American Diabetes Association
DB23-0931 Supplementary_Materials.pdf (118.29 kB)

Increased thalamocortical functional connectivity on discontinuation of treatment in painful diabetic peripheral neuropathy

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posted on 2024-06-21, 16:57 authored by Gordon Sloan, Kevin Teh, Sharon Caunt, Iain Wilkinson, Dinesh Selvarajah, Solomon Tesfaye


Altered functional connectivity has been demonstrated in key brain regions involved in pain processing in painful diabetic peripheral neuropathy (Painful-DPN). However, the impact of neuropathic pain treatment on functional connectivity has not been investigated. Sixteen participants underwent resting state functional MRI (rs-fMRI) when optimally treated for neuropathic pain during their involvement in the OPTION-DM trial and 1-week following withdrawal of treatment. On discontinuation of pain treatment, there was a rise in functional connectivity between the left thalamus and primary somatosensory cortex (S1) and the left thalamus and insular cortex, key brain regions that are involved in cerebral processing of pain. The changes in functional connectivity between scans also correlated with measures of pain (baseline pain severity and neuropathy pain symptom inventory). Moreover, when participants were stratified into higher and lower than average baseline pain sub-groups, the change in thalamic-S1 cortical functional connectivity between scans was significantly greater in those with high baseline pain compared with the lower baseline pain group. This study shows that thalamo-cortical functional connectivity has the potential to act as an objective biomarker for neuropathic pain in diabetes for use in clinical pain trials.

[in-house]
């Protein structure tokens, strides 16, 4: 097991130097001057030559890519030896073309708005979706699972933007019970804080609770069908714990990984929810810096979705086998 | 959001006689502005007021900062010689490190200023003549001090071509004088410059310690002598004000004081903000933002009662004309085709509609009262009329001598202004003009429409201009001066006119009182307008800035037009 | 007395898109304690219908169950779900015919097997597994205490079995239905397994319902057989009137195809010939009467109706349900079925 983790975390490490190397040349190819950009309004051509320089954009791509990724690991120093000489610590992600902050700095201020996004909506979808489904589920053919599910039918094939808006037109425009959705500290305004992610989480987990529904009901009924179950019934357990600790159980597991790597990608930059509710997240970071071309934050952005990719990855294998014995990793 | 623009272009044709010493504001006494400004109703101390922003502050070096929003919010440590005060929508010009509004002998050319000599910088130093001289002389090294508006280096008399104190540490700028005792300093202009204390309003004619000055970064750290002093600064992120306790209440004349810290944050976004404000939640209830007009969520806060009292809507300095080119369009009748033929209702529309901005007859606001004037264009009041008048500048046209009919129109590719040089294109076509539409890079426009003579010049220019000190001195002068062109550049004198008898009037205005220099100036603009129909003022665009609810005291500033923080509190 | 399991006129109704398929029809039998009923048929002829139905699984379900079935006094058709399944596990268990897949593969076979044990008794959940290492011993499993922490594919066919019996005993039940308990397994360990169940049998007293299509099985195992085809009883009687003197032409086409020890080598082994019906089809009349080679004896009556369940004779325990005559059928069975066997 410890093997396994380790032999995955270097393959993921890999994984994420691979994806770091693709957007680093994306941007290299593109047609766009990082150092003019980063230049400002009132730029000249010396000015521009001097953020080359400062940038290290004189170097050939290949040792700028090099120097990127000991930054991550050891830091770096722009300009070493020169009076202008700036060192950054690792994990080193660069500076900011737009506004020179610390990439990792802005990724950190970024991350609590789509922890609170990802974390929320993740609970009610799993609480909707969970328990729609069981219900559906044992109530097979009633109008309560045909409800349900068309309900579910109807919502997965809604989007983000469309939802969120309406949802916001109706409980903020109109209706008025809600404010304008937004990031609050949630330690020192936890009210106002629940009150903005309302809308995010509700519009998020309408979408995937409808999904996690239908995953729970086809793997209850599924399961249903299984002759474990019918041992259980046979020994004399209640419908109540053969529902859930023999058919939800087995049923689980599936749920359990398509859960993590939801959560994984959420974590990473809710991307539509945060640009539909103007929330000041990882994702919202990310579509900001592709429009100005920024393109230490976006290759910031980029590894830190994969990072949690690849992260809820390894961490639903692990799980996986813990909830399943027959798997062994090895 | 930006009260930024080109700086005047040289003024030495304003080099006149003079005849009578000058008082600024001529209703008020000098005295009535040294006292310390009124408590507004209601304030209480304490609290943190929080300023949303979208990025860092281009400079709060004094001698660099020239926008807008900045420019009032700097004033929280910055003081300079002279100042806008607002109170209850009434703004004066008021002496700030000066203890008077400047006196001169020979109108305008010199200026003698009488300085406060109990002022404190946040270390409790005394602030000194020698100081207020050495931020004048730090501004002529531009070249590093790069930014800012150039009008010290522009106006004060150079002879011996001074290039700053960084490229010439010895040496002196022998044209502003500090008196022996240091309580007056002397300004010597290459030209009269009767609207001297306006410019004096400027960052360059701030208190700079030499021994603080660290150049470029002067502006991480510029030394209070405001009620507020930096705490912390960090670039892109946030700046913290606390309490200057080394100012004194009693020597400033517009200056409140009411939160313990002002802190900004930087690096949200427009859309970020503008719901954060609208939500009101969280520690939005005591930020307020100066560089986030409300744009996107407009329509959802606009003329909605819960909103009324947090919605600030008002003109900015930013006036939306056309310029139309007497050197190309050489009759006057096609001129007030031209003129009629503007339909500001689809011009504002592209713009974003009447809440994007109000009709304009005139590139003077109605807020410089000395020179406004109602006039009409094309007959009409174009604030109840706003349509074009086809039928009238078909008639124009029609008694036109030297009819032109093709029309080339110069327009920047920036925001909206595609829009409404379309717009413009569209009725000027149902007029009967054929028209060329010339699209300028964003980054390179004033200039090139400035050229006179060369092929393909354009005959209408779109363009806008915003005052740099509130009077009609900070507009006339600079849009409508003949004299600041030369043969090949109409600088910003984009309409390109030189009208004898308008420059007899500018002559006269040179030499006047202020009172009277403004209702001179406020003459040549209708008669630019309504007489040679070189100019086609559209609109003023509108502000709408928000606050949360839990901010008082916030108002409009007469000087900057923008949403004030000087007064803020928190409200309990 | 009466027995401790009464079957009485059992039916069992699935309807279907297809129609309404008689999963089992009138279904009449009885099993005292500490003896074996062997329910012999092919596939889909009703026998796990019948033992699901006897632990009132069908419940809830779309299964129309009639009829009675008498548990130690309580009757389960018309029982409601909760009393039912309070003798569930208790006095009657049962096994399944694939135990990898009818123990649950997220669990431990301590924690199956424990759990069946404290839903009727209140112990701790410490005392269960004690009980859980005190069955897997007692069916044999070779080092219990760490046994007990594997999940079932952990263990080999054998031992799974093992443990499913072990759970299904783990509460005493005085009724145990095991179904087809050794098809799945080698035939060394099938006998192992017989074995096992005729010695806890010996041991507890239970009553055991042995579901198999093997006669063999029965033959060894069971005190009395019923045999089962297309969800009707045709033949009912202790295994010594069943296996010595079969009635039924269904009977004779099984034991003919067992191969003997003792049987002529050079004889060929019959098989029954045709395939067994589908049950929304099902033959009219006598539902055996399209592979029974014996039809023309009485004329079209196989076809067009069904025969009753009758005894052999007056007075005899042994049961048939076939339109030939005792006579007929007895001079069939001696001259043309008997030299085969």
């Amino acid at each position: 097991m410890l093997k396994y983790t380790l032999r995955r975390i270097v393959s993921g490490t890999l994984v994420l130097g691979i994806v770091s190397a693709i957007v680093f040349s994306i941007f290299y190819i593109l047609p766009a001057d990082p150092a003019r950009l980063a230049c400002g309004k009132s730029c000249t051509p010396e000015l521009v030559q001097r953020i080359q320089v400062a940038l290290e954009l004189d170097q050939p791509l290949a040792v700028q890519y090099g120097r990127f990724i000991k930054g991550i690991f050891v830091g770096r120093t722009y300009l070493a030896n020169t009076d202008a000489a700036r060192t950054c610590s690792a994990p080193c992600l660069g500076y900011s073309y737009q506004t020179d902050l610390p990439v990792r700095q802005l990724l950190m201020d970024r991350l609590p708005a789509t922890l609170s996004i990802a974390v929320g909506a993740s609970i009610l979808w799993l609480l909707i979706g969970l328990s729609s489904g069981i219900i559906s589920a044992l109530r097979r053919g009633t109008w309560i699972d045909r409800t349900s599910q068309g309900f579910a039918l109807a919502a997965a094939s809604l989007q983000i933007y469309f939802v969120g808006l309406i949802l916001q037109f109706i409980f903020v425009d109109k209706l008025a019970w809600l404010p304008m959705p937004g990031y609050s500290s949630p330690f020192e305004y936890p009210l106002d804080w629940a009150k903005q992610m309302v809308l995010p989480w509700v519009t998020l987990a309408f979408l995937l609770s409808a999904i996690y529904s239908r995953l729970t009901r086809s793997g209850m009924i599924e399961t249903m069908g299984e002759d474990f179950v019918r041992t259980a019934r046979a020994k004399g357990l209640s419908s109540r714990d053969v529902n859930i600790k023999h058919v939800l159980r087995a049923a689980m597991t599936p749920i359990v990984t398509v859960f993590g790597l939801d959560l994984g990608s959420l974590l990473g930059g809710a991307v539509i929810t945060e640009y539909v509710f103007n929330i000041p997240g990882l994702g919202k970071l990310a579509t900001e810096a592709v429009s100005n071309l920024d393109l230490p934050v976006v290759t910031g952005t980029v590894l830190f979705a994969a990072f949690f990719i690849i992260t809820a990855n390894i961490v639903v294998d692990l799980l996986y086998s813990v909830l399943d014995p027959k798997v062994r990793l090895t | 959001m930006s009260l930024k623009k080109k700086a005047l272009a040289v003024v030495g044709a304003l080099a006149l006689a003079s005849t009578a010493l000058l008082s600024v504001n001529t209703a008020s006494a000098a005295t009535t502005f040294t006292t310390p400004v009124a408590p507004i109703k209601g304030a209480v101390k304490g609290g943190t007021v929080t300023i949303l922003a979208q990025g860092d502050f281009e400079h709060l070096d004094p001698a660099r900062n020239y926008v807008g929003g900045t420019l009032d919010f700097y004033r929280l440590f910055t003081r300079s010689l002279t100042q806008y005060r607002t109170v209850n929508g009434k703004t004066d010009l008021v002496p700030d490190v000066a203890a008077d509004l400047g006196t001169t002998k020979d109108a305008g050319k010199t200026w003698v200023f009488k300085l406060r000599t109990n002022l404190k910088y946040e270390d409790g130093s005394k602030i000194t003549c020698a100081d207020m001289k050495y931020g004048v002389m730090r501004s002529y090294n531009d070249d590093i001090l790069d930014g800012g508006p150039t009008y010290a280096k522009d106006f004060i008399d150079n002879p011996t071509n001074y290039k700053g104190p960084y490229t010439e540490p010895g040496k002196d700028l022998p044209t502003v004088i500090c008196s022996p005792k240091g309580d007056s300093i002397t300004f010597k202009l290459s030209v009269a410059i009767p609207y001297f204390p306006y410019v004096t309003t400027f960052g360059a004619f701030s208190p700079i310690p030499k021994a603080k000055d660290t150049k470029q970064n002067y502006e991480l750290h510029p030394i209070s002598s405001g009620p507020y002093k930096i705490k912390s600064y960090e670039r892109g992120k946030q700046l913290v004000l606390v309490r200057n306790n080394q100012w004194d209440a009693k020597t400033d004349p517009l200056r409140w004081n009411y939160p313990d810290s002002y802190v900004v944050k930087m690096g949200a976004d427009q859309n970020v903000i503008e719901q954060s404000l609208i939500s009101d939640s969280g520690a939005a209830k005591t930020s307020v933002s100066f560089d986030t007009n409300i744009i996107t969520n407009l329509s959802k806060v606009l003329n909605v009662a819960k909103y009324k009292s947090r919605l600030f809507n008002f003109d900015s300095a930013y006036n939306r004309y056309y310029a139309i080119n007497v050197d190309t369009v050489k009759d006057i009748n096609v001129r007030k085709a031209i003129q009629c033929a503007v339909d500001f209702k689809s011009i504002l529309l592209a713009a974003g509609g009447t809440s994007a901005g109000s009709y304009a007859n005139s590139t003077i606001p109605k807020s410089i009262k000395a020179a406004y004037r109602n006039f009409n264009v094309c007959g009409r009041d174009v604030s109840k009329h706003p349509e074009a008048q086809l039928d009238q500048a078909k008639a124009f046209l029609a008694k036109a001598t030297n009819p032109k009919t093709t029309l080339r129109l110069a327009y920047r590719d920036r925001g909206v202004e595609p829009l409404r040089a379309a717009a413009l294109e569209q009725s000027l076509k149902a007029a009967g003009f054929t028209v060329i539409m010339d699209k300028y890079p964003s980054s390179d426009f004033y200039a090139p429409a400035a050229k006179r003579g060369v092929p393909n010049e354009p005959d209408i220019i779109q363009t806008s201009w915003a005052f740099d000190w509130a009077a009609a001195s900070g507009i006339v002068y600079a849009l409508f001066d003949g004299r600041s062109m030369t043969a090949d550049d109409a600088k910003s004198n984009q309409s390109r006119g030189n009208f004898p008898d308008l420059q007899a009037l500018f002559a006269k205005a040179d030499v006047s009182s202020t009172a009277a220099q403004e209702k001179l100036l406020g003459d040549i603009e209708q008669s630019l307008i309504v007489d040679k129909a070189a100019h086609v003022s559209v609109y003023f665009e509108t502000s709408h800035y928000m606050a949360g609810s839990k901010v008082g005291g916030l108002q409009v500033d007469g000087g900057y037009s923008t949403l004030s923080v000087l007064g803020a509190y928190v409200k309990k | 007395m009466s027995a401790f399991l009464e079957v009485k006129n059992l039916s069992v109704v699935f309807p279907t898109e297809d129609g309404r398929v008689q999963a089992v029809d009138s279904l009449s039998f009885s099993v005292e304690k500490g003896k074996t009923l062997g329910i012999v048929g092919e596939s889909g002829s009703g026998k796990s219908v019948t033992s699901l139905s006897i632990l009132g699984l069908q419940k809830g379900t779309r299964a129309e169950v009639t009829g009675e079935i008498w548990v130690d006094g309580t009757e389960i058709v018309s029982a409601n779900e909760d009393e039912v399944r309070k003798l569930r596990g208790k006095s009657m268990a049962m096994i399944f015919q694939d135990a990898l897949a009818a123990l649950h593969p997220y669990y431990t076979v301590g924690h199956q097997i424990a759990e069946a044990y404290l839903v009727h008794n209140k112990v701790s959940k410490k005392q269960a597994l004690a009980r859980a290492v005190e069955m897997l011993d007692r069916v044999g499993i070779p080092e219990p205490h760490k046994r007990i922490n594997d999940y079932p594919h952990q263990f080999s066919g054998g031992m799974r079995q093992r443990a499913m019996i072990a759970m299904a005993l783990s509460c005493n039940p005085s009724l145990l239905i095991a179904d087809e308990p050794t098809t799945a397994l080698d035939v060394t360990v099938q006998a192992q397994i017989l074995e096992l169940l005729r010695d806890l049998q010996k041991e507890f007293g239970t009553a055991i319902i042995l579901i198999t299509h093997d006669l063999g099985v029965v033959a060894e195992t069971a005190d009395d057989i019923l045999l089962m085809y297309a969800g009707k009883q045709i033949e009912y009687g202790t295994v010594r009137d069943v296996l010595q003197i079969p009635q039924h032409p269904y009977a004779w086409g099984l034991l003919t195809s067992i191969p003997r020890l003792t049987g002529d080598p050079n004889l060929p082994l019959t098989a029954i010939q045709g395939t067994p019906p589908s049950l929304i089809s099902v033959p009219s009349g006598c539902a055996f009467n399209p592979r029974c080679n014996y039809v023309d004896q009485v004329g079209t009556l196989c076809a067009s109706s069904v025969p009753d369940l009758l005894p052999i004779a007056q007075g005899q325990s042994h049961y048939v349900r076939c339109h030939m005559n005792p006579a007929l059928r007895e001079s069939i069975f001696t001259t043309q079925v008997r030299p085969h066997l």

Article Highlights

· Why did we undertake the study? Functional connectivity alterations have been found in the brain in painful diabetic neuropathy (Painful-DPN), but the impact of treatment on these measures is unknown.

· What is the specific question we wanted to answer? Will functional connectivity between key pain processing brain regions rise on withdrawal of treatment?

· What did we find? Discontinuation of neuropathic pain treatment leads to increasesin functional connectivity between the thalamus and primary somatosensory and insular cortices.

· What are the implications of our findings? Cerebral functional connectivity demonstrate the potential to act as objective biomarkers for Painful-DPN in clinical trials.


Sheffield Teaching Hospitals Diabetes Charitable Trust


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